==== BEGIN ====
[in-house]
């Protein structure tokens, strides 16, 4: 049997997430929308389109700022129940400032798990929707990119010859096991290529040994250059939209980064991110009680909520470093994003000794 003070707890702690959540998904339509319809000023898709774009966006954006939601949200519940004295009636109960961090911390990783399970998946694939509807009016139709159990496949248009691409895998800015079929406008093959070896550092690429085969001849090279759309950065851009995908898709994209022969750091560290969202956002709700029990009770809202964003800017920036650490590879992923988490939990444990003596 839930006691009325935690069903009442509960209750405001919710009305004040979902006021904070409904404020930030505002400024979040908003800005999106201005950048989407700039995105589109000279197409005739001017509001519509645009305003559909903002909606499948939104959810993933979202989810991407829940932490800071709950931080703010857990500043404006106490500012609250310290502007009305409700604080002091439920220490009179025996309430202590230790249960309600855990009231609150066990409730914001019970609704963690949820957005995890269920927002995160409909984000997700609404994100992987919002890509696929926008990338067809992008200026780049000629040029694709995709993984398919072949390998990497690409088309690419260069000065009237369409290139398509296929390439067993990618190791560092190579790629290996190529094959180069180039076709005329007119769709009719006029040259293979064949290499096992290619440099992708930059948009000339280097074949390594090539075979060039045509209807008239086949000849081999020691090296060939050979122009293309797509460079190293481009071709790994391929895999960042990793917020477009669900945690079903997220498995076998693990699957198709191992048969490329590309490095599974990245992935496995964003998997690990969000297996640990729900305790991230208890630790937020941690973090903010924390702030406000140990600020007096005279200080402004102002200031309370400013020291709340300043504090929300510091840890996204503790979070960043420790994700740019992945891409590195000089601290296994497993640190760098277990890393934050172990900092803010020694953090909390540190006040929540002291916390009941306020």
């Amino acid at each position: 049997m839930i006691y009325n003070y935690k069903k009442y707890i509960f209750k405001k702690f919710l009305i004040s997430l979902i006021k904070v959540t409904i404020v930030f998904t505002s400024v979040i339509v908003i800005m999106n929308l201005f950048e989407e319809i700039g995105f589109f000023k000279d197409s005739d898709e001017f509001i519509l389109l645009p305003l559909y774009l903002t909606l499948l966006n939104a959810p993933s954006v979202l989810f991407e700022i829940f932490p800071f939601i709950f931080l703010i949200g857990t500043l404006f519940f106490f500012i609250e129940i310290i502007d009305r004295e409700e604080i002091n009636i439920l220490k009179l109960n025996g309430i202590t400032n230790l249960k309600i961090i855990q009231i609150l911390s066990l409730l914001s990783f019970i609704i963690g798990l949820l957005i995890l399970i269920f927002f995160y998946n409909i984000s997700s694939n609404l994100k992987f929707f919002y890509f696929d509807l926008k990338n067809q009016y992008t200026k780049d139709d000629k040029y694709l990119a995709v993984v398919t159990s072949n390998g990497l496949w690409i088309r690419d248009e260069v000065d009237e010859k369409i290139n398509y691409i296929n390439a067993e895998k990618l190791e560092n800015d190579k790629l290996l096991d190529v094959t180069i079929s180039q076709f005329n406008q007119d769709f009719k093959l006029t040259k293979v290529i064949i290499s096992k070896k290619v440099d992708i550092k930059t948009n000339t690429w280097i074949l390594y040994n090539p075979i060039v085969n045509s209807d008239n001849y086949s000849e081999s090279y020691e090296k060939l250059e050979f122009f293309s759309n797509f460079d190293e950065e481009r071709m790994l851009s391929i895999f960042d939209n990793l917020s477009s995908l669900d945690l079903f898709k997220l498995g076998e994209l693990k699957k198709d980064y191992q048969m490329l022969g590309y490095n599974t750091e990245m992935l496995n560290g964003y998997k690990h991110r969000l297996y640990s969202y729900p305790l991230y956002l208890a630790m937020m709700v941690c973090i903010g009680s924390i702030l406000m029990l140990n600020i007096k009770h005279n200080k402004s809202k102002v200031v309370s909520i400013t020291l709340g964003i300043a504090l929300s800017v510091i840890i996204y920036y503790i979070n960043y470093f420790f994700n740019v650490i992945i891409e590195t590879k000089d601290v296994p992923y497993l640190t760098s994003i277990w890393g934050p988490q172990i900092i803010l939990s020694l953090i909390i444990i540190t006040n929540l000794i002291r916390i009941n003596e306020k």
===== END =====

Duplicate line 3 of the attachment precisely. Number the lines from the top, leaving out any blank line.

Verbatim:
């Amino acid at each position: 049997m839930i006691y009325n003070y935690k069903k009442y707890i509960f209750k405001k702690f919710l009305i004040s997430l979902i006021k904070v959540t409904i404020v930030f998904t505002s400024v979040i339509v908003i800005m999106n929308l201005f950048e989407e319809i700039g995105f589109f000023k000279d197409s005739d898709e001017f509001i519509l389109l645009p305003l559909y774009l903002t909606l499948l966006n939104a959810p993933s954006v979202l989810f991407e700022i829940f932490p800071f939601i709950f931080l703010i949200g857990t500043l404006f519940f106490f500012i609250e129940i310290i502007d009305r004295e409700e604080i002091n009636i439920l220490k009179l109960n025996g309430i202590t400032n230790l249960k309600i961090i855990q009231i609150l911390s066990l409730l914001s990783f019970i609704i963690g798990l949820l957005i995890l399970i269920f927002f995160y998946n409909i984000s997700s694939n609404l994100k992987f929707f919002y890509f696929d509807l926008k990338n067809q009016y992008t200026k780049d139709d000629k040029y694709l990119a995709v993984v398919t159990s072949n390998g990497l496949w690409i088309r690419d248009e260069v000065d009237e010859k369409i290139n398509y691409i296929n390439a067993e895998k990618l190791e560092n800015d190579k790629l290996l096991d190529v094959t180069i079929s180039q076709f005329n406008q007119d769709f009719k093959l006029t040259k293979v290529i064949i290499s096992k070896k290619v440099d992708i550092k930059t948009n000339t690429w280097i074949l390594y040994n090539p075979i060039v085969n045509s209807d008239n001849y086949s000849e081999s090279y020691e090296k060939l250059e050979f122009f293309s759309n797509f460079d190293e950065e481009r071709m790994l851009s391929i895999f960042d939209n990793l917020s477009s995908l669900d945690l079903f898709k997220l498995g076998e994209l693990k699957k198709d980064y191992q048969m490329l022969g590309y490095n599974t750091e990245m992935l496995n560290g964003y998997k690990h991110r969000l297996y640990s969202y729900p305790l991230y956002l208890a630790m937020m709700v941690c973090i903010g009680s924390i702030l406000m029990l140990n600020i007096k009770h005279n200080k402004s809202k102002v200031v309370s909520i400013t020291l709340g964003i300043a504090l929300s800017v510091i840890i996204y920036y503790i979070n960043y470093f420790f994700n740019v650490i992945i891409e590195t590879k000089d601290v296994p992923y497993l640190t760098s994003i277990w890393g934050p988490q172990i900092i803010l939990s020694l953090i909390i444990i540190t006040n929540l000794i002291r916390i009941n003596e306020k």